Tocaya Modern Mexican and Tender Greens, both Los Angeles-based fast casual brands, on Tuesday announced a merger and the creation of One Table Restaurant Group.
The teams at Tocaya and Tender Greens have known each other for years, said Lina O'Connor, president and CFO of One Table. The restaurants saw a strategic opportunity to combine their talents and resources rather than be acquired by another brand, she said.
"By creating One Table Restaurant Brands, it gives us a platform to continue that entrepreneurial spirit and to be able to build something that perhaps doesn't exist quite yet," O'Connor said. "The possibilities are endless."
While acquisitions represent most of this year's M&A activity, true mergers in which two restaurant brands combine and share leadership and equity have been rare. In 2019, Lemonade Restaurant Group and Modern Market Eatery merged to form Modern Restaurant Concepts.
Other companies have used acquisitions to create new restaurant platforms — for example, in 2020 Chopt Creative Salad bought Dos Toros Taqueria to form a holding company called Founders Table Restaurant Group. Saladworks' parent made the same move earlier this year with the creation of WOWorks following its acquisition of Garbanzo Mediterranean Fresh and Frutta Bowls.
Combining operations without losing unique branding
One Table Restaurant Group will own and operate 45 locations in California and Arizona with plans for expansion, according to the announcement.
In addition to O'Connor, One Table Restaurants will be led by Harald Herrmann as executive chairman. He previously served as CEO of Yard House and Mendocino Farms. Rudy Sugueti, formerly COO of Tocaya and The Madera Group, will serve as COO and Matt Smith, formerly CMO of Tocaya and The Madera Group, will serve as CMO of the combined company.
The company's board of directors will consist of the founders of Tender Greens and Tocaya, Erik Oberholtzer and Tosh Berman. Oberholtzer will provide guidance on culinary initiatives while Berman will offer expertise on creative vision. Investors from both restaurants, including Alliance Consumer Growth, Union Square Hospitality Group, Breakwater Management, Michael Meldman and Schuyler Joyner, will continue as shareholders at the combined company, according to the press release.
Both companies are learning more about each other at the moment, including understanding current operations, the DNA of each brand and the respective founders' intentions behind the development of each restaurant, O'Connor said. In the short-term, One Table will focus on leveraging corporate infrastructure across the brands, such as supply chain, to gain efficiencies and establish best practices, she said.
One thing is certain so far: the restaurant group has no plans to combine Tocaya's and Tender Greens' brands.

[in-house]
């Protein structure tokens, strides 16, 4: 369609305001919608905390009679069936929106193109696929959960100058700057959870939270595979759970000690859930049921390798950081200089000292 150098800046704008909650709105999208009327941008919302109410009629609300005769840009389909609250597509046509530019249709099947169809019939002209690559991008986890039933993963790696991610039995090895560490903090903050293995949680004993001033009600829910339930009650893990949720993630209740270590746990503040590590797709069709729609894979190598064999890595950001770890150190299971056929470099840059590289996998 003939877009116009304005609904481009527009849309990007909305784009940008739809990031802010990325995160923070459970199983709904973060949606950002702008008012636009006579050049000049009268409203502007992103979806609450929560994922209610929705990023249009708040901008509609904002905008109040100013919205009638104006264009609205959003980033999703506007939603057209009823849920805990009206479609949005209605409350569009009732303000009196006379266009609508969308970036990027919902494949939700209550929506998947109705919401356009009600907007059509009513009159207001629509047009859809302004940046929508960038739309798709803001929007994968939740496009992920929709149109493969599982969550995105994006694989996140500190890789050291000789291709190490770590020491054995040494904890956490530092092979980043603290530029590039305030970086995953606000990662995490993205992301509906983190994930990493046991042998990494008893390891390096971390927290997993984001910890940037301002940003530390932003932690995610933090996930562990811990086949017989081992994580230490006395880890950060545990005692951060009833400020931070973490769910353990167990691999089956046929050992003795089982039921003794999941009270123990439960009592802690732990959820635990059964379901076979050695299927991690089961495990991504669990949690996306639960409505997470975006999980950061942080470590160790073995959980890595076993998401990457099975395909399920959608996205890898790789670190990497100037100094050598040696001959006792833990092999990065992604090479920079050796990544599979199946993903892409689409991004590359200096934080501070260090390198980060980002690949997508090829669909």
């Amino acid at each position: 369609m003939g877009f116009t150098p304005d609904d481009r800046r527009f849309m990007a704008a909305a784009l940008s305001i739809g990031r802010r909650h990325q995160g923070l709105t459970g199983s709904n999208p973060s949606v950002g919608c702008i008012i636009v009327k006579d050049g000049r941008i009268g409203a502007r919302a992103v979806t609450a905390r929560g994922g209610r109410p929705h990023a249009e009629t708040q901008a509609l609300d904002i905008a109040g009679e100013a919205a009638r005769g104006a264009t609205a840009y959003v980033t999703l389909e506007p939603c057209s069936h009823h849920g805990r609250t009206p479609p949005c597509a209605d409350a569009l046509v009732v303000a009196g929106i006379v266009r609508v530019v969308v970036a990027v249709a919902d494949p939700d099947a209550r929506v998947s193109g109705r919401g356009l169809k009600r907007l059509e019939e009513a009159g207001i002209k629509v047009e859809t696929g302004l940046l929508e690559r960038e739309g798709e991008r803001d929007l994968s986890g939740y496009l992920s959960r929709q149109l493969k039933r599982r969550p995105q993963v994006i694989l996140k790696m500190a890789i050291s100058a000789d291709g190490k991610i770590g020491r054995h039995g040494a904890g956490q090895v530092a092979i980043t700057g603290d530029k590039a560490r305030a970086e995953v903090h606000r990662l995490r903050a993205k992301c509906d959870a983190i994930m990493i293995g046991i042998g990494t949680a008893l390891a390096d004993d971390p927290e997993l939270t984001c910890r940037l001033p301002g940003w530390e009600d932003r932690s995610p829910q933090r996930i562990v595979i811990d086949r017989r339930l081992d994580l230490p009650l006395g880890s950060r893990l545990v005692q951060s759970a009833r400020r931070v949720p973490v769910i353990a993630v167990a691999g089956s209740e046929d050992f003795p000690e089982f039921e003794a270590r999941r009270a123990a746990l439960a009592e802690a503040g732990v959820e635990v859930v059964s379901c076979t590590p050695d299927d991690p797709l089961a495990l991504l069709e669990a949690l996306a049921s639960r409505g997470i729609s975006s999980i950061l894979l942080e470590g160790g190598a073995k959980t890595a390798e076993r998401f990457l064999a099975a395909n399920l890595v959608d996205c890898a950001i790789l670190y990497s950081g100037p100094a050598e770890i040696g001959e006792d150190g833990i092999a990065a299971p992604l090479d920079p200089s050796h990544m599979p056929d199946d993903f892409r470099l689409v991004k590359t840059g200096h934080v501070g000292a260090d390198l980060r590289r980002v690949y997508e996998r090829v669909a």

"The last thing we want is for a consumer to come into a Tender Greens and say, 'Oh God, I feel like this resembles Tocaya' and vice versa. Not because it's a bad thing, but because that would mean we're not really highlight[ing] the strengths of each brand that are unique to themselves," O'Connor said.
Tender Greens' operating model stands out from its fast casual peers, for example, because each location is led by an executive chef instead of a general manager. Its menu mirrors Tocaya's offerings, however. Tender Greens sells salads, bowls, sandwiches and plates, while the Mexican concept offers a menu of salads, bowls, tacos, burritos and quesadillas with a variety of vegan and meat-based options.
Both of the concepts also emerged from the pandemic as resilient players, O'Connor said. The COVID-19 crisis taught these brands the importance of technology and weaving those solutions into the customer experience, she said.
"We learned that the consumer demand for delivery and takeout isn't going away," O'Connor said. "We need to evolve our landscape to be a truly omnichannel operation that gives customers the experience they're looking for."
Once the integration of Tocaya and Tender Greens is complete, One Table's focus will shift to growth. That could mean both traditional and non-traditional expansion, O'Connor said.
"When you have a platform and you want to pursue growth, it doesn't have to be symmetrical," she said. "It doesn't have to be traditional. We really have the ability to be creative and entrepreneurial in the way that we pursue growth and that's what makes it particularly exciting for me and the leadership team."
In the long term, One Table could bring additional brands into the platform as well, she said.
"At the moment, [we're focusing] on the two brands," O'Connor said. "But in the future, nothing is off the table."